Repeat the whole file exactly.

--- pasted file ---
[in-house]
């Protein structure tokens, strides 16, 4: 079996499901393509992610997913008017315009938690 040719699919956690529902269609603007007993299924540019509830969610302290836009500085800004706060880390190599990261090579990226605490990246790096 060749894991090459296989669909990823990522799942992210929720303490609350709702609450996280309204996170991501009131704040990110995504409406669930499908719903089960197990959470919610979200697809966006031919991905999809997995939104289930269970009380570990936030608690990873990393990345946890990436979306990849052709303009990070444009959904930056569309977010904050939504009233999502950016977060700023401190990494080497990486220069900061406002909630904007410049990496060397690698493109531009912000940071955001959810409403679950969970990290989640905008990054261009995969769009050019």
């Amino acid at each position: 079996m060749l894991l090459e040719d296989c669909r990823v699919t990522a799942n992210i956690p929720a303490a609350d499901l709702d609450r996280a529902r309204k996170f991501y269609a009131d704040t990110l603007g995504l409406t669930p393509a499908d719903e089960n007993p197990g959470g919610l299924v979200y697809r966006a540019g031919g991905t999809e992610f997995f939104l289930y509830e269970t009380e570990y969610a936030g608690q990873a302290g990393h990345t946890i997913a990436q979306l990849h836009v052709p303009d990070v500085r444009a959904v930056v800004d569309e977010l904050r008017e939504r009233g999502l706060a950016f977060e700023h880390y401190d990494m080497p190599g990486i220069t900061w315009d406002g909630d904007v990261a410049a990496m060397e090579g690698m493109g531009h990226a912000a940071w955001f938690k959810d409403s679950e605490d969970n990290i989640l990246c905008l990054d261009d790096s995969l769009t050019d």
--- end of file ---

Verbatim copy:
[in-house]
């Protein structure tokens, strides 16, 4: 079996499901393509992610997913008017315009938690 040719699919956690529902269609603007007993299924540019509830969610302290836009500085800004706060880390190599990261090579990226605490990246790096 060749894991090459296989669909990823990522799942992210929720303490609350709702609450996280309204996170991501009131704040990110995504409406669930499908719903089960197990959470919610979200697809966006031919991905999809997995939104289930269970009380570990936030608690990873990393990345946890990436979306990849052709303009990070444009959904930056569309977010904050939504009233999502950016977060700023401190990494080497990486220069900061406002909630904007410049990496060397690698493109531009912000940071955001959810409403679950969970990290989640905008990054261009995969769009050019």
């Amino acid at each position: 079996m060749l894991l090459e040719d296989c669909r990823v699919t990522a799942n992210i956690p929720a303490a609350d499901l709702d609450r996280a529902r309204k996170f991501y269609a009131d704040t990110l603007g995504l409406t669930p393509a499908d719903e089960n007993p197990g959470g919610l299924v979200y697809r966006a540019g031919g991905t999809e992610f997995f939104l289930y509830e269970t009380e570990y969610a936030g608690q990873a302290g990393h990345t946890i997913a990436q979306l990849h836009v052709p303009d990070v500085r444009a959904v930056v800004d569309e977010l904050r008017e939504r009233g999502l706060a950016f977060e700023h880390y401190d990494m080497p190599g990486i220069t900061w315009d406002g909630d904007v990261a410049a990496m060397e090579g690698m493109g531009h990226a912000a940071w955001f938690k959810d409403s679950e605490d969970n990290i989640l990246c905008l990054d261009d790096s995969l769009t050019d």